How To Get Rid Of Cradle Cap
After all the waiting, your wonderful mini human has arrived. This beautiful tiny, wrinkly person is just perfect in every way. You can’t wait to show your flawless little wonder the world. But wait – what is this gross, yellow stuff on her/his scalp? Pretty sure, it has not been there yesterday. Don’t panic. Even though it doesn’t look nice, those yellow scales are absolutely normal. This is just one of the little, hardly known surprises newborns come equipped with: The cradle cap. Here is everything you need to know about cradle cap and how to get rid of it naturally.
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What Is Cradle Cap?
Cradle cap, also known as Seborrheic Dermatitis, is a skin condition that typically affects infants under 3 Months. As the medical name suggests, this is a temporary form of dermatitis, which appears as waxy, yellow scales on the scalp, eyebrows and even in skin folds. It is harmless and not itchy or bothersome to the baby.
Who Can Get Cradle Cap?
Cradle cap is very common in newborns. It may appear within the first three months of life and should clear up completely by 6 to 8 months. Since babies naturally outgrow this skin condition, it should not become worse or reappear after three months of age. Cradle cap is not contagious and cannot be passed on to another being.
What Causes Cradle Cap?
In the first few months after birth the babies body has still to adjust to the conditions outside of the womb. During the nine months in amniotic fluid sebaceous glands have been waterproofing the baby’s head by producing an oily grease called sebum. Since the mother’s hormones are still circulating in the newborns system, the sebaceous glands keep producing extra oil. Unfortunately, this leads to a build-up of dead skin on the baby’s scalp and clogging of pores. After three months of age, the sebaceous glands become inactive. Cradle cap is also believed to be caused by an overreaction to the natural yeast on the baby’s head and thus seen as a form of yeast infection.
How To Deal With Cradle Cap?
Usually, cradle cap can dissolve on its own after a few months. But you might find it unsightly and do not want to wait that long. Here is how you can prevent cradle cap from building up and get rid of it faster if it already appeared:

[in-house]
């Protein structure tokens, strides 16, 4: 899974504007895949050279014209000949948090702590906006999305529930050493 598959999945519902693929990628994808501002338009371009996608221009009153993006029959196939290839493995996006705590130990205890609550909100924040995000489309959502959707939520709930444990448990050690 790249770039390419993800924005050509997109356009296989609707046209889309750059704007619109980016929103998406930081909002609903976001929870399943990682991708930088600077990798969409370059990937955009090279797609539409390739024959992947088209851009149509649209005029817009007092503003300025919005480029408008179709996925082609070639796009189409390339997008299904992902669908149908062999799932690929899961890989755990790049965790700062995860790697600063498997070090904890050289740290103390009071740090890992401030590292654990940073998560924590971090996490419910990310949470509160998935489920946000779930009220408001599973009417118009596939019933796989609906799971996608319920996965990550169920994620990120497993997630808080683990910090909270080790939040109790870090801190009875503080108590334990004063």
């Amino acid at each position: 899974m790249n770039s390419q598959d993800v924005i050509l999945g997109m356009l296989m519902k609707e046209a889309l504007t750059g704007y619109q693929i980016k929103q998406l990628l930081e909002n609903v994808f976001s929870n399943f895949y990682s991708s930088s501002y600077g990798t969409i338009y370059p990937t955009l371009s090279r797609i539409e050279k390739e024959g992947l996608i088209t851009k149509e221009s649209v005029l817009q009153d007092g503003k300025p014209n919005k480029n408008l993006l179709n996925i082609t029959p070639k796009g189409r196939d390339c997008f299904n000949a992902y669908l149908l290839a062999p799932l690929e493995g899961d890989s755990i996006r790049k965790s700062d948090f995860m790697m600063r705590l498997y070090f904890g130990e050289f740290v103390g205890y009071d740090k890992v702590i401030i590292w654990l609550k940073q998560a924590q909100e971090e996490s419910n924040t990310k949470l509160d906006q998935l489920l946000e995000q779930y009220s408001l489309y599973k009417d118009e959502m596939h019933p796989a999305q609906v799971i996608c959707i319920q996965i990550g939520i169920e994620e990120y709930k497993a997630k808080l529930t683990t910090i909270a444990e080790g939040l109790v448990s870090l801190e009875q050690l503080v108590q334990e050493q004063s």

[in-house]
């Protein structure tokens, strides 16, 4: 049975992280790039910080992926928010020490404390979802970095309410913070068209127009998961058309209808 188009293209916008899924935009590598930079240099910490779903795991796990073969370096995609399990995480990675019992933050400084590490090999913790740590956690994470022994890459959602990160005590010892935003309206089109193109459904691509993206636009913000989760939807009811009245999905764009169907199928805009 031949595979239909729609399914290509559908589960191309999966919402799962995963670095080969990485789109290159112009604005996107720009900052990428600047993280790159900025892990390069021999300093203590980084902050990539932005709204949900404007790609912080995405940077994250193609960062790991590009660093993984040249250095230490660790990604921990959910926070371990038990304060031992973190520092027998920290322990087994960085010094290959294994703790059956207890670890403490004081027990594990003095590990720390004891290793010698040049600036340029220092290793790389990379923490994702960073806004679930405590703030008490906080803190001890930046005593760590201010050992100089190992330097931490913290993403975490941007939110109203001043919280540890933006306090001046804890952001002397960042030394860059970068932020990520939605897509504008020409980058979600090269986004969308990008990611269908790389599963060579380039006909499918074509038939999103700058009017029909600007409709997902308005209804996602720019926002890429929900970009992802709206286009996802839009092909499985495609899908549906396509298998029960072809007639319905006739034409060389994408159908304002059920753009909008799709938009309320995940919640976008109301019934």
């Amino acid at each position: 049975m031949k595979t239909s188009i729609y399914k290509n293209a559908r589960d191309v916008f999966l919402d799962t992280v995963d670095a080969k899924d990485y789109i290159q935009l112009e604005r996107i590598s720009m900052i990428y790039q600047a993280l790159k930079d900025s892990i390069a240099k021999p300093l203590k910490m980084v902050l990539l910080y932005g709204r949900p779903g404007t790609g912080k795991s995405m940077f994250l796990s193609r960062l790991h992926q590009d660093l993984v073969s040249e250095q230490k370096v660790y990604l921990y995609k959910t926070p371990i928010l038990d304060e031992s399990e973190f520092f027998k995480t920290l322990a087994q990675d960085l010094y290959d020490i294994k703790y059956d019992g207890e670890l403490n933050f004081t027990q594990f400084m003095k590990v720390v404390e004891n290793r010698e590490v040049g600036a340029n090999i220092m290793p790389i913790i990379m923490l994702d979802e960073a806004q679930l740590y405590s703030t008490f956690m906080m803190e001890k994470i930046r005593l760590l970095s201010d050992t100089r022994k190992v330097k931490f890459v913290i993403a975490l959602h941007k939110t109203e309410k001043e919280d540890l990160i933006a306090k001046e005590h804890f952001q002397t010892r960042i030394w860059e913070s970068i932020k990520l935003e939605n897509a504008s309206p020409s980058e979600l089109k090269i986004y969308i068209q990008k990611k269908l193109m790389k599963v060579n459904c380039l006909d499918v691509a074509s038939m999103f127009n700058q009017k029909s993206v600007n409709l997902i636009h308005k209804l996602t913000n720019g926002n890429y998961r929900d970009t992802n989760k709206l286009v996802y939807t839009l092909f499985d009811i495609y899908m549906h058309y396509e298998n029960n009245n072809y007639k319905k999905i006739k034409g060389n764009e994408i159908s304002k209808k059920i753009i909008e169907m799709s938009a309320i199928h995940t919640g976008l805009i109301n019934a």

1. Wash your baby’s hair daily with mild baby shampoo.
Washing a baby’s hair daily with a small amount of mild baby shampoo on a face washer helps getting rid of extra oil and prevents the build up of dead skin cells. If your baby has eczema speak to your GP about which shampoo is safe for your little one to use. Do not use anti dandruff shampoo on the baby’s delicate skin. This is usually unnecessary and should not be used, unless recommended by the GP.
2. While the baby’s hair is still wet, brush it.
Brushing baby’s hair with a soft baby brush while the scalp is still wet, makes it easier to get rid of dead skin cells. When the hair is still wet, the skin of the scalp is softer. Dead skin cells that keep sticking to the skin are more likely to loosen from the surrounding soft skin.
3. Dry baby’s hair with a towel
Soaking up the water with a towel also means soaking up any excessive oil that separated from the hair or scalp due to the oil binding molecules of the soap. Additionally, gently drying baby’s hair with a towel aids the circulation and reduces the build up of dead skin cells. Don’t rub though, as skin can get irritated or start bleeding. Remember that your baby’s head has soft spots, as well, so don’t apply pressure.
4. Brush The Dry Hair
When the hair is dry, brush it again with a soft baby brush. Any loose scales should easily come off the baby’s hair, now. Do not pick on any scales as this can damage the skin underneath or cause bleeding and inflammation. When brushing out dead skin, hair might come off, too. This is very likely just some hair that is actually not attached anymore but sticks to the scalp due to the waxy scales and dead skin. So it would have come off any way. Cradle cap itself does not cause hair loss or prevents new hair to grow.
Repeat those simple steps daily for a safe way to get rid of cradle cap and prevent any new build up.
It is important not to scratch or pick on the cradle cap, even though it can be tempting. Scratching and picking can cause bleeding, irritation, inflammation and infection or even scarring.
Furthermore, it is not advisable to use any vegetable oils. The underlying cause of cradle cap is excessive oil, so it would not be helpful to add more oil. It might soften the scales and make it easy to loosen them at first, but the cradle cap can become more severe or inflamed. In addition to this, some babies might show allergic reactions to some vegetable oils. The problem with olive oil in specific is that olive oil has components that are, in the long run, actually drying baby’s delicate skin out too much. Unfortunately, I did not know that. I applied olive oil on my baby’s scalp when the cradle cap was only slightly visible. The next morning it was three times worse.
When To See The GP?
You should see the GP if the cradle cap does not seem to improve within two weeks despite this treatment, or if it continues after the baby is three months old.
You should see a GP if the cradle cap is itchy or bothers your baby in any way. Or if the cradle cap spreads to other parts of the body.
If the skin looks red, swollen, or inflamed, weeps, has an odor or bleeds, it might be an infection. This has to be treated by your GP, because your baby might need antibiotics.
If you are unsure in anyway if your baby has cradle cap, ask your GP about it.
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